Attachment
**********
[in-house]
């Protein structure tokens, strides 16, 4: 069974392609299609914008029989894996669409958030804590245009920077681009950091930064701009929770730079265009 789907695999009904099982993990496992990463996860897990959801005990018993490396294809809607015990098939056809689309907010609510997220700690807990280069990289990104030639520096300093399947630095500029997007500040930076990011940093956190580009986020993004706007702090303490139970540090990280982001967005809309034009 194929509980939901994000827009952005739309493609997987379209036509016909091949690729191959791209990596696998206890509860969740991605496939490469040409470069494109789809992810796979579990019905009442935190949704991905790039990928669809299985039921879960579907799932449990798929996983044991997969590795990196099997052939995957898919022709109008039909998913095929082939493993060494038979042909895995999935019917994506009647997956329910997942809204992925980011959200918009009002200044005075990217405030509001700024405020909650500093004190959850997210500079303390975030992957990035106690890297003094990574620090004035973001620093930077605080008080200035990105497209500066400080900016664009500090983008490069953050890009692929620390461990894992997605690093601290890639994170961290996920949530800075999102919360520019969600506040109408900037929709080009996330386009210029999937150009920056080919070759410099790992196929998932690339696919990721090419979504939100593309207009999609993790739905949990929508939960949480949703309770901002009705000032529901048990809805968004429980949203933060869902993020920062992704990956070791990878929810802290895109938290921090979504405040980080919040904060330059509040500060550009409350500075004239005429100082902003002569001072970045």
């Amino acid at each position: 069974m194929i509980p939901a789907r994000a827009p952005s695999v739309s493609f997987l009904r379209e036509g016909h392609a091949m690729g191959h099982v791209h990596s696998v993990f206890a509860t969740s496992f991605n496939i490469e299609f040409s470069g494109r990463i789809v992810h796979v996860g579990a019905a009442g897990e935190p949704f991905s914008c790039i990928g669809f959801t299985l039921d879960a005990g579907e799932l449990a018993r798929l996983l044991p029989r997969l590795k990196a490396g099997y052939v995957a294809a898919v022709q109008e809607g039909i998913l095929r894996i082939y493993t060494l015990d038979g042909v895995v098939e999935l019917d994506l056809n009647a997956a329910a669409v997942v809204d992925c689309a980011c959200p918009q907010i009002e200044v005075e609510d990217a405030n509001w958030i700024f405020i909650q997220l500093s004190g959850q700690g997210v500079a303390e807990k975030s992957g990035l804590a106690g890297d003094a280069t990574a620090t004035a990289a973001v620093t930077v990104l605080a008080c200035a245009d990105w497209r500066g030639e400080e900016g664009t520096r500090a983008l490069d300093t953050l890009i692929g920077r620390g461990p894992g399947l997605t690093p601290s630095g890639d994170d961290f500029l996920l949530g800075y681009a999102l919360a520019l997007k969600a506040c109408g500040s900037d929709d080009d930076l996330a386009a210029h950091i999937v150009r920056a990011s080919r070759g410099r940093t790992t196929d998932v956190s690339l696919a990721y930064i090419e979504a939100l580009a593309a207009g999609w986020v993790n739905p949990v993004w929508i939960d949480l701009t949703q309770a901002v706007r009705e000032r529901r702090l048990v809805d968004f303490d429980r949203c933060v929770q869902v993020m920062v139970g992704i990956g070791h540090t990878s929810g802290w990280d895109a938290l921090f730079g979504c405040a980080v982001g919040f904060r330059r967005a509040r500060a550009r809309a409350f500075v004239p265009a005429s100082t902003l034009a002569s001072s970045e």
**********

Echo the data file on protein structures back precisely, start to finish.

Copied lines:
[in-house]
């Protein structure tokens, strides 16, 4: 069974392609299609914008029989894996669409958030804590245009920077681009950091930064701009929770730079265009 789907695999009904099982993990496992990463996860897990959801005990018993490396294809809607015990098939056809689309907010609510997220700690807990280069990289990104030639520096300093399947630095500029997007500040930076990011940093956190580009986020993004706007702090303490139970540090990280982001967005809309034009 194929509980939901994000827009952005739309493609997987379209036509016909091949690729191959791209990596696998206890509860969740991605496939490469040409470069494109789809992810796979579990019905009442935190949704991905790039990928669809299985039921879960579907799932449990798929996983044991997969590795990196099997052939995957898919022709109008039909998913095929082939493993060494038979042909895995999935019917994506009647997956329910997942809204992925980011959200918009009002200044005075990217405030509001700024405020909650500093004190959850997210500079303390975030992957990035106690890297003094990574620090004035973001620093930077605080008080200035990105497209500066400080900016664009500090983008490069953050890009692929620390461990894992997605690093601290890639994170961290996920949530800075999102919360520019969600506040109408900037929709080009996330386009210029999937150009920056080919070759410099790992196929998932690339696919990721090419979504939100593309207009999609993790739905949990929508939960949480949703309770901002009705000032529901048990809805968004429980949203933060869902993020920062992704990956070791990878929810802290895109938290921090979504405040980080919040904060330059509040500060550009409350500075004239005429100082902003002569001072970045």
């Amino acid at each position: 069974m194929i509980p939901a789907r994000a827009p952005s695999v739309s493609f997987l009904r379209e036509g016909h392609a091949m690729g191959h099982v791209h990596s696998v993990f206890a509860t969740s496992f991605n496939i490469e299609f040409s470069g494109r990463i789809v992810h796979v996860g579990a019905a009442g897990e935190p949704f991905s914008c790039i990928g669809f959801t299985l039921d879960a005990g579907e799932l449990a018993r798929l996983l044991p029989r997969l590795k990196a490396g099997y052939v995957a294809a898919v022709q109008e809607g039909i998913l095929r894996i082939y493993t060494l015990d038979g042909v895995v098939e999935l019917d994506l056809n009647a997956a329910a669409v997942v809204d992925c689309a980011c959200p918009q907010i009002e200044v005075e609510d990217a405030n509001w958030i700024f405020i909650q997220l500093s004190g959850q700690g997210v500079a303390e807990k975030s992957g990035l804590a106690g890297d003094a280069t990574a620090t004035a990289a973001v620093t930077v990104l605080a008080c200035a245009d990105w497209r500066g030639e400080e900016g664009t520096r500090a983008l490069d300093t953050l890009i692929g920077r620390g461990p894992g399947l997605t690093p601290s630095g890639d994170d961290f500029l996920l949530g800075y681009a999102l919360a520019l997007k969600a506040c109408g500040s900037d929709d080009d930076l996330a386009a210029h950091i999937v150009r920056a990011s080919r070759g410099r940093t790992t196929d998932v956190s690339l696919a990721y930064i090419e979504a939100l580009a593309a207009g999609w986020v993790n739905p949990v993004w929508i939960d949480l701009t949703q309770a901002v706007r009705e000032r529901r702090l048990v809805d968004f303490d429980r949203c933060v929770q869902v993020m920062v139970g992704i990956g070791h540090t990878s929810g802290w990280d895109a938290l921090f730079g979504c405040a980080v982001g919040f904060r330059r967005a509040r500060a550009r809309a409350f500075v004239p265009a005429s100082t902003l034009a002569s001072s970045e």